Stories of post-TalibanAfghanistan, Mexican immigrants and a Shakespearean prison troupe are among 14recipients of the latest round of bi-annual grants from the SundanceDocumentary Fund (SDF).
"The recipients of thisfall's grant cycle show an uncanny ability to get to the heart of crucialissues and events, which are not being covered by the mainstream media,"Diane Weyermann, director of the Sundance Institute Documentary Fund, said in astatement.
"These documentaryfilm-makers are making an extremely important contribution to our understandingof the world and we're pleased to be able to support their projects."
Originally established in1996 as the Soros Documentary Fund, the Sundance Institute Documentary Fund wascreated in 2002 and offers development, work-in-progress and supplementalawards to US and international pictures that tackle human rights-relatedthemes.
The fund is backed by a$4.6m grant from the New York-based Open Society Institute and has launchedsuch award-winning titles as Gail Dolgin and Vicente Franco's Daughter FromDanang and Kate Davis's SouthernComfort, which won the 2002 and 2001Sundance Documentary Grand Jury Prize respectively.
The recipients are:
A Doula Story by Daniel Alpert (US)
Chronicles one woman'scommitment to educate and assist pregnant teens and teenage mothers living inone of Chicago's poorest neighbourhoods.
Europe, The Citadel by Gilles de Maistre (France)
Exposes the difficulties ofimmigration by illuminating the devastating realities faced by African exilesas they journey to Europe in hope of a better life.
Manda Bala (Send ABullet) by Jason Kohn (US)
Explores kidnapping andcorruption in contemporary Brazil through the parallel stories of a plasticsurgeon and a frog farmer.
Persons Of Interest by Alison Maclean (US)
Tells the complex,behind-the-scenes stories of innocent victims of the domestic war on terrorismfollowing the September 11 attacks.
Fall Of Fujimori by Ellen Perry (US)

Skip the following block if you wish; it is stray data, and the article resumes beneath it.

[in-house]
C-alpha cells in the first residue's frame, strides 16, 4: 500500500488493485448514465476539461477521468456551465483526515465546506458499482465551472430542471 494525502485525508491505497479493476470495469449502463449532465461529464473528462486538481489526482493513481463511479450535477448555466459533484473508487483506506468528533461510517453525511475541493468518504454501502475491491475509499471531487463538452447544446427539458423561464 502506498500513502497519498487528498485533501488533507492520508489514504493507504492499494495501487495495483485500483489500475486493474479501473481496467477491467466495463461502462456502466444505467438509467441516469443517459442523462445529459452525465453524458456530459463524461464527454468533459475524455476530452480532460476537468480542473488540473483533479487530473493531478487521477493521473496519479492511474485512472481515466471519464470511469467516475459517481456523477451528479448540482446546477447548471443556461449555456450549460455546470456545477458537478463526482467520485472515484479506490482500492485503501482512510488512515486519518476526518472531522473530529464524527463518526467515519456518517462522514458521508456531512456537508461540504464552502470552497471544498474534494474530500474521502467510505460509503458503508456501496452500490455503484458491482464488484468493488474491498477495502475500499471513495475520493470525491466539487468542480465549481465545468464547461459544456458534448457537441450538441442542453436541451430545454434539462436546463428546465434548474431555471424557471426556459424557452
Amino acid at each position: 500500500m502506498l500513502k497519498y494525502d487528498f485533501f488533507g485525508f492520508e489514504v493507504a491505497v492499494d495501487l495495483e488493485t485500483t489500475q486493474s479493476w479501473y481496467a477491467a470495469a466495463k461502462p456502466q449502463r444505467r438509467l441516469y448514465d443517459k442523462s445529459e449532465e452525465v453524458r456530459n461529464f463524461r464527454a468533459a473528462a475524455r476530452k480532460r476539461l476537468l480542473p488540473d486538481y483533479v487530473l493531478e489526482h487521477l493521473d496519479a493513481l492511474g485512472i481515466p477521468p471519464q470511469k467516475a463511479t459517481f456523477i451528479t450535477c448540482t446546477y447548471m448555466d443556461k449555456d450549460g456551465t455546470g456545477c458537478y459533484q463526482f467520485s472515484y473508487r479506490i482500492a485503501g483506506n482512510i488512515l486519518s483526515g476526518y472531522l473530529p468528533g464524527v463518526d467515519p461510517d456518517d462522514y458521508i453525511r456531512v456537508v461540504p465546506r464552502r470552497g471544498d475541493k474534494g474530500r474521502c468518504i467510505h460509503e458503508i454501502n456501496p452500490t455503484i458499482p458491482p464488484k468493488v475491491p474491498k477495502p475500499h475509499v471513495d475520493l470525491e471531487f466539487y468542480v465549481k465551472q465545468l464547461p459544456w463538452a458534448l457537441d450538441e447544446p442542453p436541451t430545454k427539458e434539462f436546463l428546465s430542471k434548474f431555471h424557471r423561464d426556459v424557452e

Chronicles the tumultuous10-year reign of Peru's former president, Alberto Fujimori, as his battleagainst terrorism ends in subverting the system of democracy he was elected touphold.
The World StoppedWatching by Peter Raymont (Canada)
Explores the fate ofordinary citizens of Nicaragua, the final battleground of the Cold War, nowthat the media spotlight has turned away.
Which Way Home by Rebecca Cammisa (US)
Every year, thousands ofLatin Americans cross the US border illegally in search of employment, leavingtheir children behind. Which Way Home follows a few of these children as theymake the same perilous journey with the hope of a reunion with their parents.
Wonders Are Many by Jon Else (US)
Follows the making of DoctorAtomic, the new opera from PeterSellars and John Adams that creatively explores the life of J RobertOppenheimer and the birth of nuclear weapons.
The Boy Who Plays On TheBuddhas Of Bamiyan by Phil Grabsky (UK)
Grabsky paints a revealingportrait of daily life in post-Taliban Afghanistan, as seen through the eyes ofan eight-year-old boy, his family, friends, and neighbours, who live in thecaves beside the destroyed Buddhas of Bamiyan.
The Last Conquistador by Cristina Ibarra and John Valadez (US)
Investigates the complexlegacy of conquest via the controversial construction of a larger-than-lifepublic memorial to Juan de Onate in El Paso, Texas, and the long-standingracial tension it reignites between the Acoma Indians and proud Hispanics.
Tale Of Two Brothers by Mercedes Moncada (Mexico)
Tells the story of twinbrothers from Nicaragua who fought on opposite sides of the Contra war duringthe 1980s and their attempts to reconcile with each other in a divided anddevastated post-war country.
In Pursuit Of Liberty by Jonathan Stack (US)
Examines current events inLiberia from all sides of the conflict - the rebel army's attempts to overthrowthe government, the government struggling to hold onto power, and the foreignpolicy response of the United States.
Romantico by Mark Becker (US)
A portrayal of illegalimmigrants in the US through the eyes of two Mexican musicians who playromantic music for tips to support their families back home. The film exposestheir struggles as they repeatedly cross the border in both directions in hopeof a better future.
Shakespeare Behind Bars by Hank Rogerson (US)
Members of an all-maleShakespeare acting company at a prison in Kentucky confront their pasts ascriminals and their futures as convicts while they rehearse and perform a fullproduction of The Tempest.